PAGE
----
Over 60 per cent of bank customers aged 18-44 use mobile banking and the number is steadily growing, a study by Federal Reserve claims. That is one of the most sought by digital capabilities, but the majority of small- to midsize retail banks lack good mobile experience.

We’ve analysed 25 US community banks to understand how well users rate their mobile apps. Here’s the list:

The findings are quite intriguing. It turns out, only 10 out of 25 banks have some mobile application.

Here is the breakdown:

5 out of 10 analysed apps have Google Play rating 3.9 or less:

Therefore, as of September 2017, 80 per cent of the analysed banks have no mobile app or a weakly performing one.

Simply providing a decent mobile app will help them automate routine customer interactions and greatly enhance their digital capabilities.

Workflow

We saw several high-profile digital transformations in banking in 2017, e.g. Deutsche Bank, ABN Amro, and the likes. Compared to these full-scale campaigns, launching a robust mobile platform seems like a relatively trivial project. If outsourced, it can be set up and implemented within several months and with a reasonable budget.

What’s more, retail banks can start mobile platform development right away without the need to change their internal processes. In this scenario, a bank uses an open API to connect its existing legacy architecture with a newly created mobile application. The system simply extracts data from the backend and presents it to the user through an app.

At the “Start small” stage, a bank can implement further changes that will not require dramatic redesign of the internal processes. The solutions here include video tellers and self-service kiosks at the branches as well as automation of some existing back-office operations.

Here are the key features of the first transformational stage:

Implementation

It is hardly possible for a bank to develop a sophisticated mobile platform in-house. Luckily, there are digital vendors, vastly experienced in the financial sector. They build fast, secure, and robust solutions for all popular platforms, including web, iOS, and Android. Suitable vendors are already familiar with the security, compliance, and further requirements of such development.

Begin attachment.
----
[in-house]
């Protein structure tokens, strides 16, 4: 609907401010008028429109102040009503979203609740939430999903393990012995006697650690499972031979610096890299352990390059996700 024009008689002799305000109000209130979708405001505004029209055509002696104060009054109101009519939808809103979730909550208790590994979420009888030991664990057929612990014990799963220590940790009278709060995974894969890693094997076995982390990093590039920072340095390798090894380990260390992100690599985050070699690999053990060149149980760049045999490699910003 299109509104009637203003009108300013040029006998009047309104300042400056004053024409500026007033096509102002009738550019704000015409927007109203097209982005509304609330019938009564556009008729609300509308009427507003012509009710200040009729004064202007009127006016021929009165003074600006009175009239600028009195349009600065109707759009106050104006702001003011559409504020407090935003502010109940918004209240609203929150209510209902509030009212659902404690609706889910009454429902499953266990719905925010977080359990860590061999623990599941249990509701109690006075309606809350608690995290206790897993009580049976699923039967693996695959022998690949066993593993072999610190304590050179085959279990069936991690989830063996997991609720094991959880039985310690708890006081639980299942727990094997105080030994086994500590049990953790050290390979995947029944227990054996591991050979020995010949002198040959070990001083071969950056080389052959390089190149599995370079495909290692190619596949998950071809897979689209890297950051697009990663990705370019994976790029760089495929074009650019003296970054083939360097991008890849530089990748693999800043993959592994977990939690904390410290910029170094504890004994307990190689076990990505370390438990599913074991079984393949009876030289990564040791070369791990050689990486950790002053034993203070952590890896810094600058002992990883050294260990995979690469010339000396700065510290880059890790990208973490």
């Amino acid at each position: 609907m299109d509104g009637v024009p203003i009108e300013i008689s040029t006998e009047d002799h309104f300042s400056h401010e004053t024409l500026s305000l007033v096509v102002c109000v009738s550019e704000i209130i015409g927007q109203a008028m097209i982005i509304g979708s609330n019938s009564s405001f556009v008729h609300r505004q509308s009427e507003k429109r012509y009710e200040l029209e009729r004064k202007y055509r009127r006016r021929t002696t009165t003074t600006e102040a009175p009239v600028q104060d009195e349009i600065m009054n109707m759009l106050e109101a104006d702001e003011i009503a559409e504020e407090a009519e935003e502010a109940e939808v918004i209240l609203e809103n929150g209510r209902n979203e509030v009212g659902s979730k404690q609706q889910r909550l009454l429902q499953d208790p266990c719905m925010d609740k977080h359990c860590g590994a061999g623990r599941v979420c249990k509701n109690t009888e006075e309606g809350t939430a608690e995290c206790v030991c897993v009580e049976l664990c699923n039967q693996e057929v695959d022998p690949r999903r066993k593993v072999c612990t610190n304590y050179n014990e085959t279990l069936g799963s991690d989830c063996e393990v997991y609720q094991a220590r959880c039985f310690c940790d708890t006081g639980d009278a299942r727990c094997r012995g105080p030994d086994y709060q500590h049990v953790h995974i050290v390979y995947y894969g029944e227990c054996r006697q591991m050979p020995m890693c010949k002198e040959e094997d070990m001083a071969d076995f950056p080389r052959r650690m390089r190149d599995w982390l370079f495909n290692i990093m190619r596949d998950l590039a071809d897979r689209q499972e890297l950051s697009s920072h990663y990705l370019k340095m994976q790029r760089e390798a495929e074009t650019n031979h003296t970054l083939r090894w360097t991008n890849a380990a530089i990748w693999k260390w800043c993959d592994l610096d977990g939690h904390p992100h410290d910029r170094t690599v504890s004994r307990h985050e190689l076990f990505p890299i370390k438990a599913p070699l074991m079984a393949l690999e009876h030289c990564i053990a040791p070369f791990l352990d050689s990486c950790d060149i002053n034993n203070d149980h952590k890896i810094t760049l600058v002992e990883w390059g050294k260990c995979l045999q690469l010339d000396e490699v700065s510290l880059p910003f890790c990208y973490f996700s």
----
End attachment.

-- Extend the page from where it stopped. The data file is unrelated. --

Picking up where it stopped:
Offshoring and nearshoring are viable options as well, as they can mean further cost reduction. Notable vendors that create solutions for financial service industry are in the Czech Republic, Romania, Estonia, Poland, and Ukraine. For North American and European banks, outsourcing to these countries offers 25-50 per cent cost savings without compromising quality.

Implementation phases usually look as follows:

Once you have an up-and-running mobile app, you can build up its capabilities and add support for new platforms.

Stage 2: Add platforms

With the first platform up and running, you can port it to other platforms and devices. You can already use data analytics to boost client mobile service and increase customer engagement. At this stage, you can analyse how users behave with the app to make tailored offers.

A mobile platform also offers many integration possibilities ranging from the highly sought reward programs and mobile wallets to digital payments and chatbots.

Workflow

Analyse user behaviour to improve your app and support more devices:

Extend app functionality:

Stage 3: Scale success

Merely adding an app to an AppStore is not a complete digital transformation in banking. There is no way a legacy bank can successfully launch an innovation digital banking strategy without changing its internal processes. Hence, a mobile platform should be an inception point, not the final destination.

The next step is to introduce a new backend system and to remodel the underlying processes.

Some community banks might want to skip that stage, as it requires a thorough redesign of the operations. However, there are two important implications to consider:

This stage is the most challenging part of the digital innovation in the banking sector. Banks are generally pretty clunky, so the resistance to change inside the organisation is usually the biggest issue.